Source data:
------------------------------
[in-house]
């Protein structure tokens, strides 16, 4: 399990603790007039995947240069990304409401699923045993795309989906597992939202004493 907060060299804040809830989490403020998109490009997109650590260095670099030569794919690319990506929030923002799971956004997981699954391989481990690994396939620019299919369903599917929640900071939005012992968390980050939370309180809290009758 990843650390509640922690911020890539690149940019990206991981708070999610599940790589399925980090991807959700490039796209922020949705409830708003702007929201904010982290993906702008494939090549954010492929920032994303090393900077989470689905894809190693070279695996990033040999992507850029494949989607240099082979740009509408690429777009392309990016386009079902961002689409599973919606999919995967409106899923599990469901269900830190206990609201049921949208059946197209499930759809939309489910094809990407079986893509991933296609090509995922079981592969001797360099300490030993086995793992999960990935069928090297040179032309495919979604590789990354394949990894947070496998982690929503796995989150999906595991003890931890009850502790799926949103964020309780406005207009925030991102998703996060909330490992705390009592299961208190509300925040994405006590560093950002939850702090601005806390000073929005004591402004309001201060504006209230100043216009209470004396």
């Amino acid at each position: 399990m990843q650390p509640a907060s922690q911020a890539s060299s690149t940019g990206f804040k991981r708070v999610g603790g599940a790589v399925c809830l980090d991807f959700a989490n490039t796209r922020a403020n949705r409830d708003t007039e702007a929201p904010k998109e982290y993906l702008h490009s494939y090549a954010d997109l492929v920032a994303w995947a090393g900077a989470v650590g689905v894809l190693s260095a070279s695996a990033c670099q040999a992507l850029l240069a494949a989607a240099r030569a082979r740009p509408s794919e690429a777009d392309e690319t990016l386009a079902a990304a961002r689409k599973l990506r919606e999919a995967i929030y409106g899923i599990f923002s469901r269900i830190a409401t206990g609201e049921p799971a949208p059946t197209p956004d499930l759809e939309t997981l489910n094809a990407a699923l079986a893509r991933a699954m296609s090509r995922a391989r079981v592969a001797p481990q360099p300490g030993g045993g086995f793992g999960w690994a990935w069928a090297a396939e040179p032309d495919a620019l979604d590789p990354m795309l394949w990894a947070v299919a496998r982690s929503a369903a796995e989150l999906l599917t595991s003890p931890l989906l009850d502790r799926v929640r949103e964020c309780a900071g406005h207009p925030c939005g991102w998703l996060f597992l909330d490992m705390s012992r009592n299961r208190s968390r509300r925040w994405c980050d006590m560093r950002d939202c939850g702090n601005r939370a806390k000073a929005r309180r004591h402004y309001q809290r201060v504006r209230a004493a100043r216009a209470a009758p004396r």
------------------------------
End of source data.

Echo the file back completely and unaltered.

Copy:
[in-house]
């Protein structure tokens, strides 16, 4: 399990603790007039995947240069990304409401699923045993795309989906597992939202004493 907060060299804040809830989490403020998109490009997109650590260095670099030569794919690319990506929030923002799971956004997981699954391989481990690994396939620019299919369903599917929640900071939005012992968390980050939370309180809290009758 990843650390509640922690911020890539690149940019990206991981708070999610599940790589399925980090991807959700490039796209922020949705409830708003702007929201904010982290993906702008494939090549954010492929920032994303090393900077989470689905894809190693070279695996990033040999992507850029494949989607240099082979740009509408690429777009392309990016386009079902961002689409599973919606999919995967409106899923599990469901269900830190206990609201049921949208059946197209499930759809939309489910094809990407079986893509991933296609090509995922079981592969001797360099300490030993086995793992999960990935069928090297040179032309495919979604590789990354394949990894947070496998982690929503796995989150999906595991003890931890009850502790799926949103964020309780406005207009925030991102998703996060909330490992705390009592299961208190509300925040994405006590560093950002939850702090601005806390000073929005004591402004309001201060504006209230100043216009209470004396």
């Amino acid at each position: 399990m990843q650390p509640a907060s922690q911020a890539s060299s690149t940019g990206f804040k991981r708070v999610g603790g599940a790589v399925c809830l980090d991807f959700a989490n490039t796209r922020a403020n949705r409830d708003t007039e702007a929201p904010k998109e982290y993906l702008h490009s494939y090549a954010d997109l492929v920032a994303w995947a090393g900077a989470v650590g689905v894809l190693s260095a070279s695996a990033c670099q040999a992507l850029l240069a494949a989607a240099r030569a082979r740009p509408s794919e690429a777009d392309e690319t990016l386009a079902a990304a961002r689409k599973l990506r919606e999919a995967i929030y409106g899923i599990f923002s469901r269900i830190a409401t206990g609201e049921p799971a949208p059946t197209p956004d499930l759809e939309t997981l489910n094809a990407a699923l079986a893509r991933a699954m296609s090509r995922a391989r079981v592969a001797p481990q360099p300490g030993g045993g086995f793992g999960w690994a990935w069928a090297a396939e040179p032309d495919a620019l979604d590789p990354m795309l394949w990894a947070v299919a496998r982690s929503a369903a796995e989150l999906l599917t595991s003890p931890l989906l009850d502790r799926v929640r949103e964020c309780a900071g406005h207009p925030c939005g991102w998703l996060f597992l909330d490992m705390s012992r009592n299961r208190s968390r509300r925040w994405c980050d006590m560093r950002d939202c939850g702090n601005r939370a806390k000073a929005r309180r004591h402004y309001q809290r201060v504006r209230a004493a100043r216009a209470a009758p004396r």